The Unique Feminine Aesthetic of Popular Art

The Unique Feminine Aesthetic of Popular Art

MAP’s latest talk with Ganesh Shivaswamy, an important scholar and collector of Ravi Varma prints, traced the evolution of the popular aesthetic in India, from Raja Ravi Varma to S.M. Pandit, to Raghuvir Mulgaonkar.

Krittika Kumari

 

Art is all around us: it is in the colours of Mother Nature, the facades of our homes, the hustle-bustle of cities, the festivals of our communities, and even the clothes we adorn. Perhaps, the easiest way to explain the ubiquity of art is through the popular art genre. From images of gods and goddesses and mythological figures that were produced and proliferated in the late 19th century, to calendar art, advertisements and film posters from the 20th century, popular prints are found in almost every home, in one way or another, and are a prime example of our constant interaction with art.

Continuing the theme of Art (is) Life, introduced via their digital launch festival in December 2020, MAP presents a brand new series of talks for the months of January and February that are centered on showcasing how art is integral to life, and life to art. The first in the series held over Zoom on Saturday, 9 January, 2021, featured Ganesh Shivaswamy elaborate on the evolution of the popular aesthetic in India, from Raja Ravi Varma to S.M. Pandit, to Raghuvir Mulgaonkar. An important collector and scholar of Ravi Varma’s prints, Shivaswamy set up the Ganesh Shivaswamy Foundation in 2019, which currently serves as one of the most comprehensive resources on the works of the artist.

When we think of popular imagery in India, the first name that comes to mind is in fact of Raja Ravi Varma. The mass proliferation of pictures printed by the Ravi Varma Press during the 19th century transformed the public’s interaction with art, particularly with religious imagery. For the first time, human-like images of goddesses such as Saraswati and Lakshmi were available for people to put up in their homes and worship. Slowly, the imagery extended to depict characters from mythological tales as well, such as Shakuntala. A strong influence of Ravi Varma’s visual language is also noticeable in the cinema posters of the 20th century, and particularly in the depiction of the female figures.

What Raja Ravi Varma created was a unique feminine aesthetic – full-bodied women dressed in diaphanous sarees, with the drapes revealing their graceful curves. This feminine aesthetic is carried on in the works of Ravi Varma’s successor, S.M. Pandit, and is particularly elaborated upon in the works of the later artist, Raghuvir Mulgaonkar. As explained by Shivaswamy, in Mulgaonkar’s works one notices an increased sublimity and gravitation towards the feminine, not only in the depiction of the female figure, but also in the highly effeminised faces of the male figures.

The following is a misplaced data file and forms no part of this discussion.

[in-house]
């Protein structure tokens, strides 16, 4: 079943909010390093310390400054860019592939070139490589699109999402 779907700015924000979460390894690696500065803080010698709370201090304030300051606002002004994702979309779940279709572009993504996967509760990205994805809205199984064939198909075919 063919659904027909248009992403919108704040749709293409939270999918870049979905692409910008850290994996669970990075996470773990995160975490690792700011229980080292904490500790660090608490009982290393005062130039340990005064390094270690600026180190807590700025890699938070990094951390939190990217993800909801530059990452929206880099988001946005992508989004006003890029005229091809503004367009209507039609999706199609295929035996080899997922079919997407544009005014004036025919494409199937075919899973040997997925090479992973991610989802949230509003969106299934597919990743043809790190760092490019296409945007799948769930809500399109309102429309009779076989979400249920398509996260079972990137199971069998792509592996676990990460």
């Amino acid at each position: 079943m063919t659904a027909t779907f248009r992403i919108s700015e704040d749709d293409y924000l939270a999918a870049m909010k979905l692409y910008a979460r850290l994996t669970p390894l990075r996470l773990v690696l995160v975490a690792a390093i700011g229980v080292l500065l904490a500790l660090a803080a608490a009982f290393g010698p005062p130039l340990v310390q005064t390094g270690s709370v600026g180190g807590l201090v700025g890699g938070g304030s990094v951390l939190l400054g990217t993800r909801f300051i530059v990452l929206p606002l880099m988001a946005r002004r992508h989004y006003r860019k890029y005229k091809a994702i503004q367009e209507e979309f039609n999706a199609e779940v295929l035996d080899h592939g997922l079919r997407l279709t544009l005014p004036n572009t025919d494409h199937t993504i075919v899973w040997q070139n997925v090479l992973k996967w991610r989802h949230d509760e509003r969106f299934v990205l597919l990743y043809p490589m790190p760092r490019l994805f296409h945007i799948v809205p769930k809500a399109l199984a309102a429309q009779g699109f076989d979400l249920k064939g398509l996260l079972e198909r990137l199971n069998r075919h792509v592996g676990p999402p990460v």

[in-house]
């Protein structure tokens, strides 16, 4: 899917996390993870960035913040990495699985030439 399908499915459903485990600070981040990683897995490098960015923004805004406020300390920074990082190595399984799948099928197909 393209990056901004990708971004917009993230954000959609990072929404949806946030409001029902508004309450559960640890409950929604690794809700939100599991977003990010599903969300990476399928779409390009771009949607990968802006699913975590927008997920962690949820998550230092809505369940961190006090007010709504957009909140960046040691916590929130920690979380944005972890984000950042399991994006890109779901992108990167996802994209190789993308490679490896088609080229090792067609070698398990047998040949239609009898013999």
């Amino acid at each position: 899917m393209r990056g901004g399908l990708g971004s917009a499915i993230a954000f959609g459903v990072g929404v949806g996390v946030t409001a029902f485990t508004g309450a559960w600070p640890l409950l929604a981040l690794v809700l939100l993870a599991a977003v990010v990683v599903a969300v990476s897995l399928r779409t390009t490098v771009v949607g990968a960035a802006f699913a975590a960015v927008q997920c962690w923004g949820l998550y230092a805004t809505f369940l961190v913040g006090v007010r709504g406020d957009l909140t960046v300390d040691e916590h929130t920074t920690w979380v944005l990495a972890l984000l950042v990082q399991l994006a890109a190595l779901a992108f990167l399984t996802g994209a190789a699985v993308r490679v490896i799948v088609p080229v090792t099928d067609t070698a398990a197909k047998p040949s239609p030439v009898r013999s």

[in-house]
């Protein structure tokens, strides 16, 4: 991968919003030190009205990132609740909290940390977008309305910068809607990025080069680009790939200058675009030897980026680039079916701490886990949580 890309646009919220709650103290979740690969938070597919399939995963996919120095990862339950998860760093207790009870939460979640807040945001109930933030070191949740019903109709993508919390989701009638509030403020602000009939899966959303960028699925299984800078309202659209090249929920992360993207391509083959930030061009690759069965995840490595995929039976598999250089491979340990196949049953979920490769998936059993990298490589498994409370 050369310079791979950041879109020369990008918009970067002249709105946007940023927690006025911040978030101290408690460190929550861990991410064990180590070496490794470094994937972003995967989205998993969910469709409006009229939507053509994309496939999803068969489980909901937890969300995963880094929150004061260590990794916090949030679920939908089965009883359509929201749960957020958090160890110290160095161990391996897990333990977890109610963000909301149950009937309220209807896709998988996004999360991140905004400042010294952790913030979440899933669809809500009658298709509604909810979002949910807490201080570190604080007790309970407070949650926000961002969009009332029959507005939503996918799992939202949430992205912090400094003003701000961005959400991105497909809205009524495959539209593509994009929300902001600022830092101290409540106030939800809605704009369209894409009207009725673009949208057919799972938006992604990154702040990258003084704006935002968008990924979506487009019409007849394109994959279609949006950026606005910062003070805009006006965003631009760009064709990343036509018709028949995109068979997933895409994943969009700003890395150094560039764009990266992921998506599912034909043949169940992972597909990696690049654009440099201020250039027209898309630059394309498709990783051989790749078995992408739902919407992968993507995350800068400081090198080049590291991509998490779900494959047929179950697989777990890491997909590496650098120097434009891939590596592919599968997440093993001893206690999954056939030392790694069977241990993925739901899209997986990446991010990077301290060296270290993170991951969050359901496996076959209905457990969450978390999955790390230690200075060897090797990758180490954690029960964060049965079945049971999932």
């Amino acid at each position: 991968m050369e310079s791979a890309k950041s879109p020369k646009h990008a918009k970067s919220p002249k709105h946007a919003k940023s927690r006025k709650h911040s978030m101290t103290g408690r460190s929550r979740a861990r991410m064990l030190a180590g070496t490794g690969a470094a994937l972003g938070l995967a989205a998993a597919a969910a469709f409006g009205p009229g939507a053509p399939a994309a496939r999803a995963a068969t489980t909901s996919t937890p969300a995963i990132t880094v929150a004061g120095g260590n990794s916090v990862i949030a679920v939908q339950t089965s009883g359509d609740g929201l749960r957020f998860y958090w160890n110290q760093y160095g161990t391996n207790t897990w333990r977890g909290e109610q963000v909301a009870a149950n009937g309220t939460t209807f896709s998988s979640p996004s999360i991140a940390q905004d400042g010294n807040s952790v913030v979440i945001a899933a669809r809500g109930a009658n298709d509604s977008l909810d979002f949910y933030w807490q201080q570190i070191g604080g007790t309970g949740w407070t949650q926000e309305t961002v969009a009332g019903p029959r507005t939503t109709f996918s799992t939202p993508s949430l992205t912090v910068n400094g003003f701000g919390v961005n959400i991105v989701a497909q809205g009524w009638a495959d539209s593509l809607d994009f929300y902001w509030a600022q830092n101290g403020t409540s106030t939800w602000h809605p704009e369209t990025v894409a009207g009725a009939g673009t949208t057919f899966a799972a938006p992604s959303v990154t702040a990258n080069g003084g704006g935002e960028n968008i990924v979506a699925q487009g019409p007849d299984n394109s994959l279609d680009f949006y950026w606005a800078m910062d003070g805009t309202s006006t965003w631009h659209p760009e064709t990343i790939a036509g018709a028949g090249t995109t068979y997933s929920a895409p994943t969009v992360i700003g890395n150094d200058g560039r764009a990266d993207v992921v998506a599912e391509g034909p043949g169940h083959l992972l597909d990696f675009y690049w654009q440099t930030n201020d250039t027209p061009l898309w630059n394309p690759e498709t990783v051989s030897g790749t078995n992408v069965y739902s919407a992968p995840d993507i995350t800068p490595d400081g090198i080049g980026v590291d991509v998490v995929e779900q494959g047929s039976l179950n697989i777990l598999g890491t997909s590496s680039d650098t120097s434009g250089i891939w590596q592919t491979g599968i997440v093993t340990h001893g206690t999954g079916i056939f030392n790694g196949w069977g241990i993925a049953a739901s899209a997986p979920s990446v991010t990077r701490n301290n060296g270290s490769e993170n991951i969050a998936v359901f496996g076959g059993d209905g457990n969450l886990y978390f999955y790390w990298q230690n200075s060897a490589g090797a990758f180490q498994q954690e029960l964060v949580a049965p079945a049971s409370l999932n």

Drawing from works in the collections of MAP and the Ganesh Shivaswamy Foundation, the scholar contextually traces the popularisation of this feminine aesthetic, and more importantly, the seamless integration between fine art, popular art and society during the late 19th-early 20th centuries. In case you missed it, the informative talk is now available for streaming on MAP’s website. Watch it here!

Never Miss a MAP Event Subscribe to our Newsletter

Krittika Kumari is the Digital Editor at the Museum of Art & Photography, Bengaluru. A graduate of the Courtauld Institute of Art in London, her research interest lies in the Mughal miniature painting tradition, as well as Indian Modern Art.

From Process to Thought

“It is of interest to see that the imagery of “a god who eats up lacquer and melts/ who wilts when he sees fire,” Basavanna — devotee of Shiva — has taken from the world of the makers of bronze icons that we know from the Chola period.”

Prof. BN Goswamy

Features, Essays, Blog posts and more from MAP

Explore the world of art and photography at MAP
From Process to Thought

From Process to Thought

“It is of interest to see that the imagery of “a god who eats up lacquer and melts/ who wilts when he sees fire,” Basavanna — devotee of Shiva — has taken from the world of the makers of bronze icons that we know from the Chola period.”

Prof. BN Goswamy